A Victory for the Wild and Scenic Illinois River!
On June 27th, the Interior Department approved a 20-year extension for a mineral withdrawal along 14 miles of Oregon’s National Wild and Scenic Illinois River. The measure will protect one of the most popular stretches of river in the state from mining. The existing withdrawal expired on Sunday, June 30th.
Absent reform of the 1872 Mining Law, mineral withdrawals are essential to protect the public’s interest in their National Forests from mining. Under current policy, the Forest Service allows mining over all other land uses, unless an area is first withdrawn from operation under the 1872 Mining Law. Out of over 4,000 comments, there was only one letter submitted in opposition to the Illinois River withdrawal.
This 14-mile stretch of the Illinois River was first withdrawn from mining in 1968. The wisdom of this action, which prioritized recreational and fishery values, has become increasingly apparent as use of this premier whitewater river has increased to beyond full capacity on some stretches. On a hot summer day, as many as 1,000 people can crowd onto five miles of the most popular part of the Scenic Illinois River canyon.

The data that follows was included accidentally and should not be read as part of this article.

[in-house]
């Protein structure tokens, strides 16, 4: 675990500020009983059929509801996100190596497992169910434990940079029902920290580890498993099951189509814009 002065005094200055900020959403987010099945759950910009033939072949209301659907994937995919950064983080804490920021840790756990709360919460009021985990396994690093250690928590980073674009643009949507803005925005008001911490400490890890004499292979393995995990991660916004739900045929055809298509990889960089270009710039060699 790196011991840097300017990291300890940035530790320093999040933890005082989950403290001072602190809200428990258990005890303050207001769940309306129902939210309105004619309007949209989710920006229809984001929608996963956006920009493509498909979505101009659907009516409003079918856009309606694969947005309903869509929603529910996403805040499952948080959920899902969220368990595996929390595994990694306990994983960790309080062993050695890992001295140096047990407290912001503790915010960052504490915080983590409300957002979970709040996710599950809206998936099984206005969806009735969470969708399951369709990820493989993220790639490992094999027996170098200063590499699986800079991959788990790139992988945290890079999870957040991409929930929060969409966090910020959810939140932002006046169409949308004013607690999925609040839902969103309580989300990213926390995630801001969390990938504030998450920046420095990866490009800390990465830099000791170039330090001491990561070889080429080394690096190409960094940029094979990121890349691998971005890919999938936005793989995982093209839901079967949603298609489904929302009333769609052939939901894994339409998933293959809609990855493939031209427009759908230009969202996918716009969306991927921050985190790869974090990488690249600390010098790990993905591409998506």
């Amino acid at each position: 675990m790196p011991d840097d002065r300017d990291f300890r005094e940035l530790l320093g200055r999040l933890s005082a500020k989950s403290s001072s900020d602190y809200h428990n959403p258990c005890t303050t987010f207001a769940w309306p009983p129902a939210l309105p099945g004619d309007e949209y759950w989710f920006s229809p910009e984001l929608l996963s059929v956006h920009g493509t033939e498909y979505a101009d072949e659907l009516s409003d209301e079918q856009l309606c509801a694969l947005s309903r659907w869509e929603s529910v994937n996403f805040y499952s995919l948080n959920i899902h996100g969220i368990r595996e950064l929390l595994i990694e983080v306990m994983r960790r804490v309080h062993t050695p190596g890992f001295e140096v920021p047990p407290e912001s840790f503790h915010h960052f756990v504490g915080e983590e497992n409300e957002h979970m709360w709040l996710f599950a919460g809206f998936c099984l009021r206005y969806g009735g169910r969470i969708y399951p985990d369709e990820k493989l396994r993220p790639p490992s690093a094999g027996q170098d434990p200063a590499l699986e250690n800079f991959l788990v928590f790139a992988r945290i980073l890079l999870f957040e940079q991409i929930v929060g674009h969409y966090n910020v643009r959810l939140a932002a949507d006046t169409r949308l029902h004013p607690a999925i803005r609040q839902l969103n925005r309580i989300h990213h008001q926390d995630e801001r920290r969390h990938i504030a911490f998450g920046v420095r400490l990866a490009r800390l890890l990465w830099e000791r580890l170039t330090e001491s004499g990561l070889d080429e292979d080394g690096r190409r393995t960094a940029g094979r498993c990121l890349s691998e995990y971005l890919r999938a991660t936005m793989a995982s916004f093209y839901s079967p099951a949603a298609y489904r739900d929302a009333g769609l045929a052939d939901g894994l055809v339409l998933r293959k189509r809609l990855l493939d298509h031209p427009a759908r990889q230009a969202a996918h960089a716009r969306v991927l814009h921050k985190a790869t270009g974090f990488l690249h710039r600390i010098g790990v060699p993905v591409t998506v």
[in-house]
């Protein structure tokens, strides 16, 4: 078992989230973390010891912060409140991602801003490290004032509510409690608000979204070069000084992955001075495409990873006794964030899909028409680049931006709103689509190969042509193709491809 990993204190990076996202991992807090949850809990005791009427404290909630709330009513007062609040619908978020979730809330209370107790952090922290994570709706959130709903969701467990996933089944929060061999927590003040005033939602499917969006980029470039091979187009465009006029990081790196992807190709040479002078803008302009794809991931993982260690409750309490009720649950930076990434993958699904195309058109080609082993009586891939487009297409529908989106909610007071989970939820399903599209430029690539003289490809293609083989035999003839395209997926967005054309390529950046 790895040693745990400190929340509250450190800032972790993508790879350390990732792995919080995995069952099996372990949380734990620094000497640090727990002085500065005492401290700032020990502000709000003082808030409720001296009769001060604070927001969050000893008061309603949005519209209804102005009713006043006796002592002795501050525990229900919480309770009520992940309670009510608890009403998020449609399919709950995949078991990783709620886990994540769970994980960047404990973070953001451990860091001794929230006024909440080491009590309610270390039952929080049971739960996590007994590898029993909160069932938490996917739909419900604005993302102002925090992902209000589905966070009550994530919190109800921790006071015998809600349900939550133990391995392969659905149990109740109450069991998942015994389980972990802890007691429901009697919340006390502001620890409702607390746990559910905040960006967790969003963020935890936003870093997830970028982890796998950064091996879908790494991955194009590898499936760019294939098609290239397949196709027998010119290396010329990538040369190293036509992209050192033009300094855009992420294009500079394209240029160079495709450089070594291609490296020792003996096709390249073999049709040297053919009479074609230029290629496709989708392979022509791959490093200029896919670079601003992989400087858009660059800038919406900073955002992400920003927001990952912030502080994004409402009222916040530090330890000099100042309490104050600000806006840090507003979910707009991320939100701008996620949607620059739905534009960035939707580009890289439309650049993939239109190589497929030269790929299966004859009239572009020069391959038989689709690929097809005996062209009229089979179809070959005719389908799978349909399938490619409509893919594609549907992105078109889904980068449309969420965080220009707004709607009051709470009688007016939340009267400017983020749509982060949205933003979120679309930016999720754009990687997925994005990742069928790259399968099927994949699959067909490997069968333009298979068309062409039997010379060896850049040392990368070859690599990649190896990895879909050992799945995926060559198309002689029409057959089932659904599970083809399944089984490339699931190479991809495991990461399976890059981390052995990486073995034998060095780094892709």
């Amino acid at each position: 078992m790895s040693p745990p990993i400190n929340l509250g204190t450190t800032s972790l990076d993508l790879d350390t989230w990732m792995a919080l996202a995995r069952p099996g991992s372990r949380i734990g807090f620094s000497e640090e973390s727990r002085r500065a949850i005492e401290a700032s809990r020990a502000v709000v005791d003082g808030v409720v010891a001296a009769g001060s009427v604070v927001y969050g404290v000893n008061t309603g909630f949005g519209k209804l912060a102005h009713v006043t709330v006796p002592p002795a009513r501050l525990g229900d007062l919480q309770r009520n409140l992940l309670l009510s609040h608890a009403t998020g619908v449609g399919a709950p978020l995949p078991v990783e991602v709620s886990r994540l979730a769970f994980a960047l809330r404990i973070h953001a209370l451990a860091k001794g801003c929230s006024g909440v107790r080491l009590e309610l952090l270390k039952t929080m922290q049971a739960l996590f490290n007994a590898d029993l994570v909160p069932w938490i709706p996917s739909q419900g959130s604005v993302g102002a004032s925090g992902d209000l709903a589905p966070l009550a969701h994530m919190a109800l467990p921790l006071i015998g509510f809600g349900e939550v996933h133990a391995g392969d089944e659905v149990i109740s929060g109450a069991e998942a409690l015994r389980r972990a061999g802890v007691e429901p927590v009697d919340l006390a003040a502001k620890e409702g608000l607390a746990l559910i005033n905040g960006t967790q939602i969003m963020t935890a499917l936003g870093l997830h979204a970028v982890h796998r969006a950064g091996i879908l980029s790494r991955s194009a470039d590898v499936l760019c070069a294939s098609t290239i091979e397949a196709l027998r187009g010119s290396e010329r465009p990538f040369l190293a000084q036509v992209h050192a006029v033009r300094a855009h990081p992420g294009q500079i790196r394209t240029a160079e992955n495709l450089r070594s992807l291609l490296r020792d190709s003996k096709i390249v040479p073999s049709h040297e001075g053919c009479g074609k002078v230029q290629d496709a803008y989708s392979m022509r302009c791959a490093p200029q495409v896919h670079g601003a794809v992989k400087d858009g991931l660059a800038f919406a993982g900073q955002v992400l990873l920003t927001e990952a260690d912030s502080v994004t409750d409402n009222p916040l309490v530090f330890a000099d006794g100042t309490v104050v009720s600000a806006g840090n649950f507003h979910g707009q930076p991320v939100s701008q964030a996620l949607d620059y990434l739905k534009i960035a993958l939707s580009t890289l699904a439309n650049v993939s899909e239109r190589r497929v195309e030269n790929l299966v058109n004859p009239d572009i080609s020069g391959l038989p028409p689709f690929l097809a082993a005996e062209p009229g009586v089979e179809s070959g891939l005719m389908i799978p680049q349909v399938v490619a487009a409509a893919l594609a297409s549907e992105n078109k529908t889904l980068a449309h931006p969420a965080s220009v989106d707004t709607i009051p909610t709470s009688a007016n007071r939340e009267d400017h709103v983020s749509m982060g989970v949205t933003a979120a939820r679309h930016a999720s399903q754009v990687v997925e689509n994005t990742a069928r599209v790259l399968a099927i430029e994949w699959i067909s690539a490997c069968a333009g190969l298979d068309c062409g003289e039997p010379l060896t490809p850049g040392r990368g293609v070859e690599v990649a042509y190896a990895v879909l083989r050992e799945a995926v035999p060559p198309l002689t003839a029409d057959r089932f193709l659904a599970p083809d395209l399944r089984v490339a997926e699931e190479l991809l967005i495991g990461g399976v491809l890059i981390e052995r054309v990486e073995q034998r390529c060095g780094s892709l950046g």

American Rivers, along with other local, state, and national conservation organizations, applauds the Department of Interior’s actions for the Illinois River. At the same time, we are calling on the Obama Administration to withdraw from mining the watersheds of Rough & Ready and Baldface Creeks. These pristine streams are also facing serious threats from mining, which is why we listed them among America’s Most Endangered Rivers® of 2013. Senators Ron Wyden and Jeff Merkley, and Representative Peter DeFazio have repeatedly asked the Secretary of Interior and Secretary of Agriculture to withdraw these high quality salmon streams from mining. No action has been taken to date.
Mineral withdrawals have been sought for these rivers and the National Wild and Scenic Chetco River because hardrock mining on public lands is governed by the 1872 Mining Law, a 140 year old law that prioritizes mining over all other land uses and gives federal land managers little ability to deny a mine, regardless of competing land uses.
A bill to reform the mining law (H.R. 2467), which was introduced last month by Representatives Raul Grijalva, Ed Markey, and Rush Holt, would protect national treasures like Wild and Scenic Rivers from mining.